Bell Let’s Talk is active year round providing funding through the Bell Let’s Talk Community Fund, Diversity Fund, and Post-Secondary Fund. Bell Let’s Talk has partnered with more than 1,400 organizations including hospitals, universities, local community service providers and other care and research organizations. This collaboration has enabled these organizations to improve access to mental health supports and services in communities nationwide.
Bell follows the National Standard for Psychological Health and Safety in the Workplace, and promotes its adoption across corporate Canada. Since implementing the standard, we have shared best practices across hundreds of organizations. We have done this through tailored presentations, conferences, benchmarking exercises and various advisory committees. All of this to encourage and guide other organizations on how to adopt healthier frameworks in their own workplaces. We also work with our Employee and Family Assistance Program provider and Queen’s University to develop our program. The Workplace Mental Health Leadership certificate program is the first of its kindfootnote asterisk in Canada. In addition to implementation within Bell, the program is available to other Canadian organizations, with significant adoption nationwide. Since its inception, more than 1,050 companies have participated in this program, which leads to a certificate from Queen’s University.
To learn more about how Bell Let’s Talk is making an impact on Canadians’ mental health, visit Bell.ca/LetsTalk
The Bell Let’s Talk Diversity Fund, launched in 2020, provides grants to organizations working to increase access to culturally-informed mental health and wellness supports and services for Black, Indigenous and Persons of Colour communities across the country. Since the launch, the Fund has provided 39 grants totalling $4.45 million, including 11 new grants announced in January 2023.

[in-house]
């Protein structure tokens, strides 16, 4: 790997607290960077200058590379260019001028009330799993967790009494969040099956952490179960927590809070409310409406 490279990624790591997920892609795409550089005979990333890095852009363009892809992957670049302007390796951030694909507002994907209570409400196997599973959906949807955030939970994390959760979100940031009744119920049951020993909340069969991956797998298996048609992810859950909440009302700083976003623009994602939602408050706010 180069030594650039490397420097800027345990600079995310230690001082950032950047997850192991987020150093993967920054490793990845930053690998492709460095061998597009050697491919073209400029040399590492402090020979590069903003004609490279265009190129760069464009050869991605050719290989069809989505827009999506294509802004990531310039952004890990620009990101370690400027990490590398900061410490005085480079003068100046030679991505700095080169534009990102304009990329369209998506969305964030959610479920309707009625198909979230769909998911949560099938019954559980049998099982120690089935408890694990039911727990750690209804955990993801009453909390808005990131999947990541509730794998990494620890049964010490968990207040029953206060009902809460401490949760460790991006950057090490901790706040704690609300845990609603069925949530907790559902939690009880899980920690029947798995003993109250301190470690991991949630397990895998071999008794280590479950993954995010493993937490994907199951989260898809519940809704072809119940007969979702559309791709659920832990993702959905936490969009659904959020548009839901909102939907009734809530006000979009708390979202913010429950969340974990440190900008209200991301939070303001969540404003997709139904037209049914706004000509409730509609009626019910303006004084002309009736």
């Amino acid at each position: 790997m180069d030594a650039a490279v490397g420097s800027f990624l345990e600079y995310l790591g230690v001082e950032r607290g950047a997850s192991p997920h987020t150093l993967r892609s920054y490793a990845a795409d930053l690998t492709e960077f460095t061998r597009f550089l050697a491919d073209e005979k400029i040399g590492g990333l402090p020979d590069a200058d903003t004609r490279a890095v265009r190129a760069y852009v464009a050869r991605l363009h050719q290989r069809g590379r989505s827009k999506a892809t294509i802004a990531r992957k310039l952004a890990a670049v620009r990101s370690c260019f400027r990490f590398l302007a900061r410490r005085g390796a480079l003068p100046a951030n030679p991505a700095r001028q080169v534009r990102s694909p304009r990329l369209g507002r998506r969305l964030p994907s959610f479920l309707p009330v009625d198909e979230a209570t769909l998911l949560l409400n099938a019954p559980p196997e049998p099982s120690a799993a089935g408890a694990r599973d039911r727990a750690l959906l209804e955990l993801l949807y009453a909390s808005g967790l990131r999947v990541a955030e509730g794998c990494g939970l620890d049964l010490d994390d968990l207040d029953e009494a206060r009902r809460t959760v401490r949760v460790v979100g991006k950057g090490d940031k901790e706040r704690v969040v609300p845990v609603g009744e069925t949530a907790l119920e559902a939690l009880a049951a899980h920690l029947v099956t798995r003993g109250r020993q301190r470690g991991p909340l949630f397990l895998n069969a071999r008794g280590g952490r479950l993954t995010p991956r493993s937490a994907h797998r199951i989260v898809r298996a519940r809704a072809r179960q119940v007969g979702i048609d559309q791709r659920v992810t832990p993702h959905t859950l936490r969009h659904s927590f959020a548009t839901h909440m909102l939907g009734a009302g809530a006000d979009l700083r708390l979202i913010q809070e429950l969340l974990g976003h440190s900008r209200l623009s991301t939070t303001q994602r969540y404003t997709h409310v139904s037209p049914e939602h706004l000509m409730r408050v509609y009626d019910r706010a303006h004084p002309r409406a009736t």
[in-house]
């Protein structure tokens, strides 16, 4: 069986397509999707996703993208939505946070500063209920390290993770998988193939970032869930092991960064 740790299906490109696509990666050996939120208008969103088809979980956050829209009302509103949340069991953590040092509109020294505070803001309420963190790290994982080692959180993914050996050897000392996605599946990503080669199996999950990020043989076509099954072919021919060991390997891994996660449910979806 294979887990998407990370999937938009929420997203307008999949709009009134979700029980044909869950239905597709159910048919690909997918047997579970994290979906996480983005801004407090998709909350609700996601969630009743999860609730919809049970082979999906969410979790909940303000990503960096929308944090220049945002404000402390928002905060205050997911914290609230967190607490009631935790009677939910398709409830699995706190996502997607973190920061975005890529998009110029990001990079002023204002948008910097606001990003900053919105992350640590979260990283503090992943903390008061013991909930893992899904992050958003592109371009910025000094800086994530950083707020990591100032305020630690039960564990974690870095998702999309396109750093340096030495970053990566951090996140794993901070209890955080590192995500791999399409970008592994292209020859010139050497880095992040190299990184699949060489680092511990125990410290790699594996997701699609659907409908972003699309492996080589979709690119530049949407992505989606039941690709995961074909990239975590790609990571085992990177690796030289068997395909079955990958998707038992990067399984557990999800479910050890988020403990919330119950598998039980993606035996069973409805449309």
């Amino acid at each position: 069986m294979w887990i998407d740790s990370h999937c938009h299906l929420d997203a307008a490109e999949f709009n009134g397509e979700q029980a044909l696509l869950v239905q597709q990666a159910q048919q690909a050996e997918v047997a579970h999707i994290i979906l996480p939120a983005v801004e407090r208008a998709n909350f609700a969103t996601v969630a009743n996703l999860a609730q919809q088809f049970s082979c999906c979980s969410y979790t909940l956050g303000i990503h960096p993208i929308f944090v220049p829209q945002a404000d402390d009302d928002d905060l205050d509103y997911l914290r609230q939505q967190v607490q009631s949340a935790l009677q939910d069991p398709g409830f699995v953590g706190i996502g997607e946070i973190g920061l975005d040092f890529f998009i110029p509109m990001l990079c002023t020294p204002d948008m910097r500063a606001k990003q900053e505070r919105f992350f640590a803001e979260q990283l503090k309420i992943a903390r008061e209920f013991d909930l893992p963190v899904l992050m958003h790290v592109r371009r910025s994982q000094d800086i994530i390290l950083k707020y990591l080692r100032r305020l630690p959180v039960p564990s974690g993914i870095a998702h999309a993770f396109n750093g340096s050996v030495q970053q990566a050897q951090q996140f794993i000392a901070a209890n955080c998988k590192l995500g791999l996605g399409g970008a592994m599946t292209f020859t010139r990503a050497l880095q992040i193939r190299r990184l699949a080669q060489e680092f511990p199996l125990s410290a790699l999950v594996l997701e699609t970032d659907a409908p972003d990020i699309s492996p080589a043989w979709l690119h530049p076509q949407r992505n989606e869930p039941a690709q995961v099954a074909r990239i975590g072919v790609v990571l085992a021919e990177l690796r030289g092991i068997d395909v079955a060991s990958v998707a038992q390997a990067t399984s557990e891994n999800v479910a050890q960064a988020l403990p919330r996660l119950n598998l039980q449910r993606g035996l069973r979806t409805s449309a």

To learn more about the Diversity Fund recipients, watch the videos on Bell Let’s talk website.
Bell fosters positive and mutually respectful relationships with Indigenous peoples and communities, including colleagues, customers and community members. We seek to build an inclusive workplace for all First Nations, Inuit and Métis team members, and work to ensure everyone has equitable access to career development opportunities. Bell supports the principles of the United Nations Declaration on the Rights of Indigenous Peoples and the recommendations of the Truth and Reconciliation Commission’s 94 Calls to Action. All team members are encouraged to learn more about contributing to reconciliation at work and in our personal lives. This helps everyone recognize the systemic inequalities and discrimination that Indigenous peoples experience, and encourages us to do better wherever we can.
In 2022, Bell Media continued its ongoing support of major arts and culture festivals. This includes the imagineNATIVE Film & Media Arts Festival and the 26th Annual Toronto Reel Asian International Film Festival Bell Media also helped launch the first-ever Unscripted Producers Lab alongside BIPOC TV & Film. This new development initiative aligns with Bell Media’s objective of producing diverse and inclusive content that resonates with audiences across the country.
To learn more about how we support DEIB arts and culture in our communities and through our media, see our Empowering voices and fostering a space for all
To learn more about diversity, equity, inclusion and belonging at Bell, see the Our people section of this Strategic Overview.
Our goal is to help build better communities across the country by contributing to groundbreaking work in three areas – mental health, team member volunteerism and charitable giving. Our overall community investment in 2022 was $22,152,794 footnote 4.
In January 2023, Bell Let’s Talk announced funding for these new mental health projects:
The Bell Let’s Talk Community Fund announced 114 new grants in October 2022. The Fund has provided over 1,000 grants totalling $17 million since the launch in 2011.
In 2022, the Bell True Patriot Love Fund awarded a total of $350,000 to eight organizations making a meaningful difference in the military veteran community. Since 2013, the fund has provided more than $2.7 million in funding and over 124 grants to organizations across the country. These organizations improve access to mental health care for military members, veterans and their families.